CRISPR, an acronym for a family of DNA sequences, generally involves cutting or editing DNA to correct genetic defects that cause disease.

This new technique boosts the activity of certain genes and prevented severe obesity in mice g...

Gene Therapy for Sickle Cell Takes Another Step Forward

A new gene therapy shows early promise against sickle cell anemia, researchers say.

The therapy targets the genetic flaw that causes sickle cell. In a small group of patients, researchers said the therapy appears safe and effective enough to keep moving forward into larger trials.

"We've been talking about using gene therapy for sickle cell anemia for years. Now it's finally...

Parkinson's Gene Therapy Wires New Brain Circuits

An experimental gene therapy for Parkinson's disease seems to work by rewiring key areas of the brain, a new study finds.

The researchers focused on 15 Parkinson's patients who, in an earlier trial, had received so-called GAD gene therapy. GAD is an enzyme that spurs the production of a brain chemical involved in movement control.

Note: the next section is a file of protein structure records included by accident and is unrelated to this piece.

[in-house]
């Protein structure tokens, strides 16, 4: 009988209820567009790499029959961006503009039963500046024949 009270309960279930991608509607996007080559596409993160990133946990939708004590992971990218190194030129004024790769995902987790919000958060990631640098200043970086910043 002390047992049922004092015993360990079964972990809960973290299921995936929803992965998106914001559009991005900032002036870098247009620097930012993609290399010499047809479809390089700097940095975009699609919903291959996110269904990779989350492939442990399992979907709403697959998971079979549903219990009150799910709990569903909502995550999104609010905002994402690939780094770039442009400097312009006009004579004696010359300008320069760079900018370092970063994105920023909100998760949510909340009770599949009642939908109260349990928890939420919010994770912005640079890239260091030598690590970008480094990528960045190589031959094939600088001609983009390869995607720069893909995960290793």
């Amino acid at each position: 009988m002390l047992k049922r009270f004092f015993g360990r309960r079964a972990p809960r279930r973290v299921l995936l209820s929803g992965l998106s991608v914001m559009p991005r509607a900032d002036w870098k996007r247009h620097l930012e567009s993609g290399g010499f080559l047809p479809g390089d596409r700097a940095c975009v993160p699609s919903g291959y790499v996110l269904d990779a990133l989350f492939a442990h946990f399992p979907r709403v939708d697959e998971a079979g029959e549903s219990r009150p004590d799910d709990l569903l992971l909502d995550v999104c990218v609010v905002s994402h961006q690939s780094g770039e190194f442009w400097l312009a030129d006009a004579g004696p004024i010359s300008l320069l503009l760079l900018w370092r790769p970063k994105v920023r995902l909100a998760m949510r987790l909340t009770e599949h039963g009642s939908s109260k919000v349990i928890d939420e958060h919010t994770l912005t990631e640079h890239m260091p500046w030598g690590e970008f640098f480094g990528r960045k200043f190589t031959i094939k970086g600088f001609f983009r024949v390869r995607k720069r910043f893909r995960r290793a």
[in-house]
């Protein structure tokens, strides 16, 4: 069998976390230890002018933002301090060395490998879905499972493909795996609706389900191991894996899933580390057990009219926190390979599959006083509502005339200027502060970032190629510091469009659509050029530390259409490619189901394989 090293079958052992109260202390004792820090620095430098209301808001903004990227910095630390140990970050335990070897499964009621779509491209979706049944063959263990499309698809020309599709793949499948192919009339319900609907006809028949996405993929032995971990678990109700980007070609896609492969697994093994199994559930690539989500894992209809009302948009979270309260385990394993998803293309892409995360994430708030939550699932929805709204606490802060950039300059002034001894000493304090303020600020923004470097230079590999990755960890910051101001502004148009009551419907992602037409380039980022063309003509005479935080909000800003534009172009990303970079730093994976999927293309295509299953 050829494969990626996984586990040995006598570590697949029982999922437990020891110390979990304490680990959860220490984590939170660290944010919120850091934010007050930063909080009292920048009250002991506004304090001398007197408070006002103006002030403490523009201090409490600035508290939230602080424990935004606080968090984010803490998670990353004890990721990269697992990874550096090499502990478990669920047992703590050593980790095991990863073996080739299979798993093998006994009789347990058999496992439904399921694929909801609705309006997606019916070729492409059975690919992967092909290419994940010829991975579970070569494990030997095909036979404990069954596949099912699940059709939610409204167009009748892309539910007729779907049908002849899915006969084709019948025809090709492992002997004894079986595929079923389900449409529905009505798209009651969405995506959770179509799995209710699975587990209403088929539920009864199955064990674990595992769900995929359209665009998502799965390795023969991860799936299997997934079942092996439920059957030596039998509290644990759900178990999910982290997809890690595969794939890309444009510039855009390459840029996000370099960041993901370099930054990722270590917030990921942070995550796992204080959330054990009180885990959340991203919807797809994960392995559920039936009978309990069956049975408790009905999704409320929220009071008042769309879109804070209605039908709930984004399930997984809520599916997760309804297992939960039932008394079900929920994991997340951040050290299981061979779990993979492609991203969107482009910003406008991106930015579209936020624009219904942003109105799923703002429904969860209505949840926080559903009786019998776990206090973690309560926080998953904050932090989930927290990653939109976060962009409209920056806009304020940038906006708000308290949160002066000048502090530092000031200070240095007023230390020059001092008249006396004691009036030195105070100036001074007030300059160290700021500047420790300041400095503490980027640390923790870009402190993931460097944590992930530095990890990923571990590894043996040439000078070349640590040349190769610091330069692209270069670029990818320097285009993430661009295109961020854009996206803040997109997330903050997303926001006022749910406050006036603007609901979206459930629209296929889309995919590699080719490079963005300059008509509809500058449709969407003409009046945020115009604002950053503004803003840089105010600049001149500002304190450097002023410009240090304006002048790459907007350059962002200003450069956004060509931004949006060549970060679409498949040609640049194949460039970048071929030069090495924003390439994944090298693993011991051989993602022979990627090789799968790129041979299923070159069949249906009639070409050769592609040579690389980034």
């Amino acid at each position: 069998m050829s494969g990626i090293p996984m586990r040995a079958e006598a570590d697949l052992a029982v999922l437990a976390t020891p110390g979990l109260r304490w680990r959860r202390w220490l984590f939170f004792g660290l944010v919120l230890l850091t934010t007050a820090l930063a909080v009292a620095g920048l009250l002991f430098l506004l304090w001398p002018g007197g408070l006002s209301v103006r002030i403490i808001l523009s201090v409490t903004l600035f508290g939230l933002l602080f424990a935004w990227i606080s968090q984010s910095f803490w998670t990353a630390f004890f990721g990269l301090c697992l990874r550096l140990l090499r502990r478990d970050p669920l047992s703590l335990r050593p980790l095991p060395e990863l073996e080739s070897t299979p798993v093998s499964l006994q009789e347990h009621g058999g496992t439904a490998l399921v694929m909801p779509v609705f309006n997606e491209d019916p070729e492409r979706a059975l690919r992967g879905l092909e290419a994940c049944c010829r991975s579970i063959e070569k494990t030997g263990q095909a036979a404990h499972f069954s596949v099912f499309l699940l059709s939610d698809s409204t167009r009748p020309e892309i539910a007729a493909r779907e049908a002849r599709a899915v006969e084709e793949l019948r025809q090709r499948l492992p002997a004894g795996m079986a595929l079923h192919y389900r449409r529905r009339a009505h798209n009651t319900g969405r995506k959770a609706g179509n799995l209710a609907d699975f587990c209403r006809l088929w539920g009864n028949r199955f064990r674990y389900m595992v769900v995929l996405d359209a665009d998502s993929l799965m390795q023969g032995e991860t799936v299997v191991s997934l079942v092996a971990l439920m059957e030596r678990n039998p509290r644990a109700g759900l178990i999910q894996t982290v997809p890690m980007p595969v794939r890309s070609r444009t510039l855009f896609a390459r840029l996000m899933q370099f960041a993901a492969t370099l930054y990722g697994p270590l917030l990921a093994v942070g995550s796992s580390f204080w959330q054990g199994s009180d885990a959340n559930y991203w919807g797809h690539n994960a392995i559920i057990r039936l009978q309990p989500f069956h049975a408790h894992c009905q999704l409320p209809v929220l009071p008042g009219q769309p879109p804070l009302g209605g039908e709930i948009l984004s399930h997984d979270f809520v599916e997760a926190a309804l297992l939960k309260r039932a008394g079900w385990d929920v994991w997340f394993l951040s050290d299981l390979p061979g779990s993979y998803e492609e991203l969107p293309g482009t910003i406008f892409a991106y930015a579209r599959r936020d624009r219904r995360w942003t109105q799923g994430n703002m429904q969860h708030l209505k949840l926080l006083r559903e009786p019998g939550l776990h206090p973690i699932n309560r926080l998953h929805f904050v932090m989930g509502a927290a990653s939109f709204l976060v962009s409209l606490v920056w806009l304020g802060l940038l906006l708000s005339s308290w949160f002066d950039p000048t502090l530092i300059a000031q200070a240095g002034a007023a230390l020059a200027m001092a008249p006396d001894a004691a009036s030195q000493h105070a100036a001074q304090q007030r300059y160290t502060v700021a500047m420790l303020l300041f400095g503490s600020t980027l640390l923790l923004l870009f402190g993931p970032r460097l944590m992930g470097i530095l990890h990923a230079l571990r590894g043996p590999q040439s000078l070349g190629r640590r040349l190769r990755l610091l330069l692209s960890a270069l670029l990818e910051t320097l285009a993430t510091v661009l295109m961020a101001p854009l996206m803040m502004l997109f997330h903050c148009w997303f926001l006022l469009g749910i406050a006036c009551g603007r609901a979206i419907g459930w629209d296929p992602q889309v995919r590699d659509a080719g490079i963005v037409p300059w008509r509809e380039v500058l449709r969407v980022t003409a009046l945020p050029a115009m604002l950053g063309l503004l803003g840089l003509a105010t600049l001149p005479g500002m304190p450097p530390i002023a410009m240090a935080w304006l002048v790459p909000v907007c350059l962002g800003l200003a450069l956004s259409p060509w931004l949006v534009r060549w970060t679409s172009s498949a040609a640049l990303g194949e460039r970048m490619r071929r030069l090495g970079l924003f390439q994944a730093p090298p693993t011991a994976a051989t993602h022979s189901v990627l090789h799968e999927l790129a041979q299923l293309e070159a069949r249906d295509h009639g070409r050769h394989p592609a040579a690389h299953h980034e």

In the previous trial, patients had shown im...

Gene Therapy for Parkinson's Symptoms Shows Promise

A new gene therapy might help improve motor symptoms in people with Parkinson's disease who aren't responding to other therapies, an early study has found.

"This is not a cure of Parkinson's disease," said James Beck, chief scientific officer of the Parkinson's Foundation. "This is a potentially good treatment for symptom control. It provides an additional way of providing dopamine t...

Gene 'Editing' in Dog Study Shows Promise for Kids With Muscular Dystrophy

For the first time, scientists report using gene-editing technology to halt the progression of muscular dystrophy in dogs -- suggesting a possible breakthrough for children with a form of the disease.

Reporting in the current issue of Science, researchers describe how they used CRISPR technology to edit a naturally occurring genetic flaw that causes a version of Duchenne muscul...

Americans Say Editing Baby's Genes OK, Up to a Point: Poll

Gene editing is no longer just fodder for sci-fi movies. Most Americans believe it's OK to tweak a baby's DNA under certain circumstances, a new poll finds.

The Pew Research Center, based in Washington, D.C., found almost three-quarters of Americans approve of gene editing to prevent serious health problems in babies.

But tampering with their intelligence is going too far, ...